Comfort4Dear Carol: I’m certain that my 76-year-old neighbor, a good friend of mine, has dementia. She forgets what day it is, what groceries she needs, and she seems terribly confused when she has to plan anything. Sometimes she seems frightened because of her confusion. I’ve contacted her grown children who live out of town to let them know what I see, but when they come to visit she perks up and seems fine so they think I’m just the nosey neighbor. I've suggested that they ask her to bake something where she has to follow a recipe or give her a list of a few things to get at the store and see if she can follow through. That way they’d have some reference points. I've also told them that I feel that she’d feel safer in an assisted living environment, or at least with in-home caregivers. I don’t think she’d resist a change if her kids would encourage her. What else can I do to convince the adult children that their mom needs help? FC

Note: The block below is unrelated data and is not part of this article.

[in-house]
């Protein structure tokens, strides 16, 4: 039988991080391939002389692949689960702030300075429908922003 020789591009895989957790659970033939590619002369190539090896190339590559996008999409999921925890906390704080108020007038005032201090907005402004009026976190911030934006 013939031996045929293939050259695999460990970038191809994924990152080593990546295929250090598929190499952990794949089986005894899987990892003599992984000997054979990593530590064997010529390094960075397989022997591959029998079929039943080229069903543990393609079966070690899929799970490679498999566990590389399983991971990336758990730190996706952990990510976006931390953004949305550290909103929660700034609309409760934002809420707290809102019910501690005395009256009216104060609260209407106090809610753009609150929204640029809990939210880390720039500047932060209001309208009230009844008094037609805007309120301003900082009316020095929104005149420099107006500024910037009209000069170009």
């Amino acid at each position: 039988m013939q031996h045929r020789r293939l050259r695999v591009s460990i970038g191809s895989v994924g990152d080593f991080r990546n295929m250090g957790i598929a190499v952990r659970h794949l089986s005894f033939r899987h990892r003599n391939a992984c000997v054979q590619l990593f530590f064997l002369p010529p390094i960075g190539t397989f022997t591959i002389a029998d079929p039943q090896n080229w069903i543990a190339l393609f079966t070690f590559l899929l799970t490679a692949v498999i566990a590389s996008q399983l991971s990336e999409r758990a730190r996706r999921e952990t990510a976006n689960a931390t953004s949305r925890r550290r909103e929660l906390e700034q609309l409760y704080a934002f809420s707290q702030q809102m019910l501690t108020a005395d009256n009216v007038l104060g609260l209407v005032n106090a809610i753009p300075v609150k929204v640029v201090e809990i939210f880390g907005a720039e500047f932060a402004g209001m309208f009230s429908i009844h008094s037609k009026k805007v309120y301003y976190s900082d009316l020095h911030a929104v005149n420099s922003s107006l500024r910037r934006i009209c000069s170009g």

Read full column on Inforum about a woman who wants to help her friend get more help:

Purchase Minding Our Elders: Caregivers Share Their Personal Stories – paperback or ebook

“I hold onto your book as a life preserver and am reading it slowly on purpose...I don't want it to end.”  Craig William Dayton, Film Composer


Surprising Changes that May Indicate Dementia

Caregiverstress3When the average person thinks of dementia, generally Alzheimer’s disease comes to mind. At the same time, the person will likely think of memory loss. Both of these conclusions are understandable since Alzheimer’s is the most common form of dementia and memory issues are often, though not always, the first symptom of that disease. Surprising then, to many people, is the fact that there may be earlier indicators of potential Alzheimer’s disease or other types of dementia than frequent memory lapses.

Read full article on HealthCentral about changes other than memory that could indicated dementia:

Purchase Minding Our Elders: Caregivers Share Their Personal Stories – paperback or ebook

“I hold onto your book as a life preserver and am reading it slowly on purpose...I don't want it to end.”  Craig William Dayton, Film Composer

Global Alzheimer’s Study Now Enrolling